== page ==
Ditch the footwear.
I don't know about you but I've adopted plenty of new skills during lockdown: virtual pub quiz expertise, banana bread baking prowess and a worrying tolerance to wine. Simultaneously, from foundation to my bra, I've also parted ways with many facets of my 'past life'. I also can't remember the last time I wore shoes (other than trainers on my daily
run walk) and according to a posture expert I've been working with, it's one of the more fruitful decisions I've (subconsciously) made.
"You’re probably finding that since lockdown has begun, you’ve spent a significantly reduced amount of time wearing shoes," explains Postural Alignment Therapist, Posture Ellie (@posture.ellie). "Whilst lockdown may have had negative effects on other parts of your body (we’ve been more housebound so there’s likely to be a few more creaky backs, hips and shoulders out there), there may be some surprising benefits to your new barefoot lifestyle."
Explaining the logic behind her theory, Ellie continues: “If I had to give one tip to any parent, it would be to keep their children out of shoes for as long as possible and then, only put them on for the minimum amount possible. I help client after client who have issues with pain all over their bodies, stemming from feet that have fallen asleep.
“It is common sense that, if we were to put restrictive mittens on our hands from a young age for most of the day, we wouldn’t be stimulating all the muscles in our hands as we grew up and we would have very weak, stiff hands.
"For some reason, this is the accepted norm when it comes to our feet.”
Home to thirty three joints and a quarter of all the bones in the human body, our feet are wrapped up and often forgotten about for our entire lives. Fashion within the last 50 years has dictated that cushioning, arch support and heels are needed to prop up our feet. This artificial support teaches the feet to become lazier and lazier and as someone with a penchant for Chelsea boots and Bottega Veneta stilettos, I am certainly guilty.
"You know how your bum gets flat if you sit on a comfy, cushioned chair all day? The same thing is happening every time you prop your feet up in comfy, cushioned shoes all day," explains Ellie.
“Fluffy trainers are my least favourite of the heeled shoe genre, as people don’t realise they are wearing wobbly heels whilst dramatically increasing the load through their body during exercise.”
According to Ellie, lazy feet = weak foundations. "If your foundations are weak, the way in which your body interacts with the ground is unstable and the biomechanics of your entire body are off. Working on foot strength and mobility will have a positive impact on how the whole of your body feels and moves."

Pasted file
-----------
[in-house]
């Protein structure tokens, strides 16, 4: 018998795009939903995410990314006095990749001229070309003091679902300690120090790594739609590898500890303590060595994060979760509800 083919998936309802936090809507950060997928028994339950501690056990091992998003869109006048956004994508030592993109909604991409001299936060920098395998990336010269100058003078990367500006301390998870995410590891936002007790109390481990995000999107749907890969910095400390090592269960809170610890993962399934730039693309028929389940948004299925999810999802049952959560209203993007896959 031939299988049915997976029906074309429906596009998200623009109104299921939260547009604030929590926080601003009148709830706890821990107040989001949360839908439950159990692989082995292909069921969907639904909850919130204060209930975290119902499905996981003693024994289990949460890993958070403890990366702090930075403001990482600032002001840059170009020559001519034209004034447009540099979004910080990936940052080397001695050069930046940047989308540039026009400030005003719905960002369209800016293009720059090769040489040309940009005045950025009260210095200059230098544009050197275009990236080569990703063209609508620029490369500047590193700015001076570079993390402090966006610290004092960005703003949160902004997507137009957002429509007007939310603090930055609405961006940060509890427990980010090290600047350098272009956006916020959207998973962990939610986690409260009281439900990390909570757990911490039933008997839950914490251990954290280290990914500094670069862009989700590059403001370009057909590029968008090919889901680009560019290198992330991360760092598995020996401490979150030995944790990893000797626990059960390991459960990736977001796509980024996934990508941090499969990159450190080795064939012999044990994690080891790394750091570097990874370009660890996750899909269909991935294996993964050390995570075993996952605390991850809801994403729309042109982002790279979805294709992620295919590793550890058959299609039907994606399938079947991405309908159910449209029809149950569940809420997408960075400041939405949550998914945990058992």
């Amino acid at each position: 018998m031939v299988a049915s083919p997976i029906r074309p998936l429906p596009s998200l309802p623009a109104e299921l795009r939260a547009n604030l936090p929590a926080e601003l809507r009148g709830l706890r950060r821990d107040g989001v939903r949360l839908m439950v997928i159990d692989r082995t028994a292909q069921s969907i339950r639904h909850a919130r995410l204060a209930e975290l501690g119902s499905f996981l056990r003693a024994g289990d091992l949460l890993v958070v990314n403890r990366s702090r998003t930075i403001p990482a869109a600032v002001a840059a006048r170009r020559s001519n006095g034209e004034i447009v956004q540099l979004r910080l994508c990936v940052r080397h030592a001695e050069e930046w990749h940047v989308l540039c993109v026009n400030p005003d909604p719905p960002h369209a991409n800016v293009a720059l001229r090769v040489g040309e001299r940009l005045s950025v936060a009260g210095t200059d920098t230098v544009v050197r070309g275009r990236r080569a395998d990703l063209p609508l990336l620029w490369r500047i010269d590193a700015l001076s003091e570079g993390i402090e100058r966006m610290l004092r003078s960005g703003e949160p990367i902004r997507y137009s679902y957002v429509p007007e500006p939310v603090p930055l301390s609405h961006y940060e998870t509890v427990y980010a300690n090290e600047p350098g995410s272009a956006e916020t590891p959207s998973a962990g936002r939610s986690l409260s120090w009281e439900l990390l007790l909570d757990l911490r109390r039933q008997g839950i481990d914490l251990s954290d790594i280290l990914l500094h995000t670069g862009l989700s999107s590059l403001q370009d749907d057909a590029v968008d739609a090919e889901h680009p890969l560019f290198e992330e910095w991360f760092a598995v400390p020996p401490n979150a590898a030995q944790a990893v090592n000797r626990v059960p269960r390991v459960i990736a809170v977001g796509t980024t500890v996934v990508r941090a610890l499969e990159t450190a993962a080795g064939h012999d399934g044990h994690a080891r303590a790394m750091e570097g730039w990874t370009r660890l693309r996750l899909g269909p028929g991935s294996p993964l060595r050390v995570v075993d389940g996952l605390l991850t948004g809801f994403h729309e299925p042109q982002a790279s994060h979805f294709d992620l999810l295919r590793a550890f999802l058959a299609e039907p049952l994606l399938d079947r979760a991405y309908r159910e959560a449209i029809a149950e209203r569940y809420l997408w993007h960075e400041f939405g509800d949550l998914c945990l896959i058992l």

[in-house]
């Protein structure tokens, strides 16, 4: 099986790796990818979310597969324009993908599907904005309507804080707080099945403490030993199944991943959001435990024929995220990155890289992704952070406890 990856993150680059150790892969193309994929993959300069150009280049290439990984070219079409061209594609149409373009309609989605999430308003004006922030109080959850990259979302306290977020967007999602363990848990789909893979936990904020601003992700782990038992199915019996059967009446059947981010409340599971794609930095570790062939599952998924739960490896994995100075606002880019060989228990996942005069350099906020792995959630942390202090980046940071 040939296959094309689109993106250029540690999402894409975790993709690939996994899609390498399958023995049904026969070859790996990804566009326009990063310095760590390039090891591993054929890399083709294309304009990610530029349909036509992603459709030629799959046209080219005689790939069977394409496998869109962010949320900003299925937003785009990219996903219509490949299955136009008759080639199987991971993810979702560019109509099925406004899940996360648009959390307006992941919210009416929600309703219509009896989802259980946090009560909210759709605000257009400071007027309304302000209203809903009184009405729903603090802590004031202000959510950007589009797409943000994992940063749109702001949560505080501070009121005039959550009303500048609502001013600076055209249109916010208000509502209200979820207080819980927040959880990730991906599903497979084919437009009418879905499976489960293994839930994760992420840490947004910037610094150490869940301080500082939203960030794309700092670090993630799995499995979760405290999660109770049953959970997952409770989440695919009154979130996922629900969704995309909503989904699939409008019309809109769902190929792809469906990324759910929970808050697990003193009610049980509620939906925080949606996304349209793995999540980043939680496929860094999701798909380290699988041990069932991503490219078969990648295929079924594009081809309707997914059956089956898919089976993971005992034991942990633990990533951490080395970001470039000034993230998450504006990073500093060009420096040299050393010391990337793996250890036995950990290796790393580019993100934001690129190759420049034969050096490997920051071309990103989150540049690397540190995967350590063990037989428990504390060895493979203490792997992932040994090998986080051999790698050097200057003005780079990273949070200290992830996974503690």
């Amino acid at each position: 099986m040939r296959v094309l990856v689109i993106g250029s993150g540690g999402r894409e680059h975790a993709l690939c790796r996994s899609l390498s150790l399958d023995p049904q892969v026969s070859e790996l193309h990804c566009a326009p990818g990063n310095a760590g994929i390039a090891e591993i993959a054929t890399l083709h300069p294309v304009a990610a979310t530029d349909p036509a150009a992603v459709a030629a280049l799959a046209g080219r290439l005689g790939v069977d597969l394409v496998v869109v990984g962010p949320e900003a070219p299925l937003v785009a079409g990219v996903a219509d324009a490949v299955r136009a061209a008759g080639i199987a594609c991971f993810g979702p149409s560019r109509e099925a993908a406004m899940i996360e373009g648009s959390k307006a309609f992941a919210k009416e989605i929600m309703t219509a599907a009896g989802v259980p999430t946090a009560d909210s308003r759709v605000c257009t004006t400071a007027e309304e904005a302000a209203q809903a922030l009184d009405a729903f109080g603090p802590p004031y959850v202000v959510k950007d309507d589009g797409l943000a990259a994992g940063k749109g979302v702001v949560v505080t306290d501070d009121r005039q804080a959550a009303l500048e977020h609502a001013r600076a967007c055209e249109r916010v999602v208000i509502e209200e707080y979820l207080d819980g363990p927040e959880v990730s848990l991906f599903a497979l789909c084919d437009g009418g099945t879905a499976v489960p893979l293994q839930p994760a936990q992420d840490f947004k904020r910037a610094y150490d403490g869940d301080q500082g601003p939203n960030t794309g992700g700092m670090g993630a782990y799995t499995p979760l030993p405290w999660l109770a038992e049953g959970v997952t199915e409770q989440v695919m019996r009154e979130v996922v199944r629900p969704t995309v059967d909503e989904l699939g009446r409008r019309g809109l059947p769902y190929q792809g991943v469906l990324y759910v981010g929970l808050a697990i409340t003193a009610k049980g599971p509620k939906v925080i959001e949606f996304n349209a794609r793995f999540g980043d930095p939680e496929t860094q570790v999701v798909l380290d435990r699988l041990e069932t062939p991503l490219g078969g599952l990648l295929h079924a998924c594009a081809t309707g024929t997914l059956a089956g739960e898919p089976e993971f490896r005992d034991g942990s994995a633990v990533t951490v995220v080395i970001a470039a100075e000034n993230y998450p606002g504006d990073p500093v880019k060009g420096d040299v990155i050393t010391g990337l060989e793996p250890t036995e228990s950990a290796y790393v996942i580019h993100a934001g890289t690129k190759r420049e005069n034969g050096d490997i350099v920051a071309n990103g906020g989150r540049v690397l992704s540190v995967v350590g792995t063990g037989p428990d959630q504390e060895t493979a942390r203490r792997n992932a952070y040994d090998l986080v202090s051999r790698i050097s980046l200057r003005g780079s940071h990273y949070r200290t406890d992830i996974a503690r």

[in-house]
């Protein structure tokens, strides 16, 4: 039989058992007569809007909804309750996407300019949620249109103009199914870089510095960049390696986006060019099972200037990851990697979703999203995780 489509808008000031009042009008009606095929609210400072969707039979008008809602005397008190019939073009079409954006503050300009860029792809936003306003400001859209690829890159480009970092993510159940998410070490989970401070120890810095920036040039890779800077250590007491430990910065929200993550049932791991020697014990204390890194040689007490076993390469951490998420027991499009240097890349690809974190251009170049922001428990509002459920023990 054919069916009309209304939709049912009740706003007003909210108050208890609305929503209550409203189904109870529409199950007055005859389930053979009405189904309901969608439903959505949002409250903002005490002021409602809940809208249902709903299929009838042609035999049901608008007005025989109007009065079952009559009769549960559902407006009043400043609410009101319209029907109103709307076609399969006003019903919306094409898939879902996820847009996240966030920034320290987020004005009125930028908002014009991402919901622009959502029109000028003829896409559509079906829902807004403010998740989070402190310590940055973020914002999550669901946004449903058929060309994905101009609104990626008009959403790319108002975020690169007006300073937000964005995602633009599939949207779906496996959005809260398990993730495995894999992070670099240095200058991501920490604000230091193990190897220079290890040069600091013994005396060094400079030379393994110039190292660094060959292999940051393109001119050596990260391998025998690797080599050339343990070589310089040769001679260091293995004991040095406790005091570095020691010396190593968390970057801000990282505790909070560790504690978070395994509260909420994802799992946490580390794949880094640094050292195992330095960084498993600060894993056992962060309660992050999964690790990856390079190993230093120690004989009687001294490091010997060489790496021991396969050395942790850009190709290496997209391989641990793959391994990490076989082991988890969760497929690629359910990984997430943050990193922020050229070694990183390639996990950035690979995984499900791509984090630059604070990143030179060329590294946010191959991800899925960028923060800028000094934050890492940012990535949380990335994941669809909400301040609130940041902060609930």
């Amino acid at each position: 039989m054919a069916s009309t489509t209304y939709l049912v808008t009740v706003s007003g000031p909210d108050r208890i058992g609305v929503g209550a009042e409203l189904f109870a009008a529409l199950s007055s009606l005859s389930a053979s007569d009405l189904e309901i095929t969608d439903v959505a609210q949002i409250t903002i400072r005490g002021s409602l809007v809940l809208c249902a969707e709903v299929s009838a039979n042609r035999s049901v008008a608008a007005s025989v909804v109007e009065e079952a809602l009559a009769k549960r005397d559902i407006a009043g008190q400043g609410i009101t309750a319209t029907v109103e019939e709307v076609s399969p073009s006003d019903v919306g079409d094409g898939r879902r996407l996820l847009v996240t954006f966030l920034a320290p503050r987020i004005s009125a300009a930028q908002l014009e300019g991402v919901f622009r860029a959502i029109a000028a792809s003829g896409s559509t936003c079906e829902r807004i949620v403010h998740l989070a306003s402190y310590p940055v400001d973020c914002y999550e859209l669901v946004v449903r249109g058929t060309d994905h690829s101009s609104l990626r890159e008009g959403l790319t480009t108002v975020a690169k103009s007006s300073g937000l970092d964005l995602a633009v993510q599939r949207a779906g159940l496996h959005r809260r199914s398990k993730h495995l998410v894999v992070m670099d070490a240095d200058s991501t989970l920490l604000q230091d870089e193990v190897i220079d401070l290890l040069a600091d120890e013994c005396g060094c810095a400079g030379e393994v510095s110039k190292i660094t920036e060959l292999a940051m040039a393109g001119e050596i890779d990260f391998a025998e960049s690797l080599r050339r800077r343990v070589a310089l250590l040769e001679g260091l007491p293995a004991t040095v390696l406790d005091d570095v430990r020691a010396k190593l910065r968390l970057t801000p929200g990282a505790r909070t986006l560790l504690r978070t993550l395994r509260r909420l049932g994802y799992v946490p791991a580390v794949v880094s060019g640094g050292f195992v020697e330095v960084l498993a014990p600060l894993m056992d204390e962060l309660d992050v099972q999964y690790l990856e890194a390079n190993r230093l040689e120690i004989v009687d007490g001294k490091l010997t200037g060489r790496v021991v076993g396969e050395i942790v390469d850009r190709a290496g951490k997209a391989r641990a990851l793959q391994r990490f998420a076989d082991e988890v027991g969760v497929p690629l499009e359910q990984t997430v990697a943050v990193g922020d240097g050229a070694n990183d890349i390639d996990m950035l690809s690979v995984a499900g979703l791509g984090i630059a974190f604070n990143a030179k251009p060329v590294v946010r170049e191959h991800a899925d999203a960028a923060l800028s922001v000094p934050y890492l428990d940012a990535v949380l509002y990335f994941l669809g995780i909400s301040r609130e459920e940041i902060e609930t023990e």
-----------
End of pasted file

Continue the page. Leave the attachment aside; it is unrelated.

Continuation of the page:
Ellie believes that now that our lockdown feet are having the chance to breathe, some people may have found new muscles waking up in your feet, calves, hips and glutes. How? Because without your shoes, our feet can move better, the toes can splay (you’re not wearing shoes that squish them into triangular points), they are working hard and new muscles are switching on. This feeds all the way up your legs and into your pelvic area. When your pelvis holds itself better, your spine can then hold itself better, your shoulders can then hold themselves better and your neck can then hold itself better. It's a win-win.
"The body works as a unit and, when it comes to bipedal humans, it all starts at the feet and how they interact with the ground," she continues.
You might ask the question, if shoes can do it for me, why would I bother teaching my feet to be strong? “I appreciate that wearing supportive shoes is the easier way but, as I mentioned earlier, your weak feet can have ramifications all over your body and you might not even know it. If you don’t try to strengthen and mobilise your feet, you don’t realise how amazing your body could feel!”
“Whilst it’s always my aim to get the majority of my clients with strong enough feet and strong enough hips to cope with barefoot shoes like Vivo Barefoot (many describing this transition as life-changing overnight), there are some people that take a while to comfortably transition into a more minimalistic shoe. Dysfunctional feet will feel the ramifications of not being propped up with artificial support, so some people will need guidance to help them through this transitional stage and it’s always a case of slowly easing the person into longer and longer barefoot stints, just like you’d slowly build up your mileage whilst training for a marathon.”
Want to get to work strengthening your feet? Posture Ellie has plenty of videos on her YouTube channel to help people get started with strengthening their feet and thinking about how their feet and hips work in tandem together.
This article was originally published on GLAMOUR UK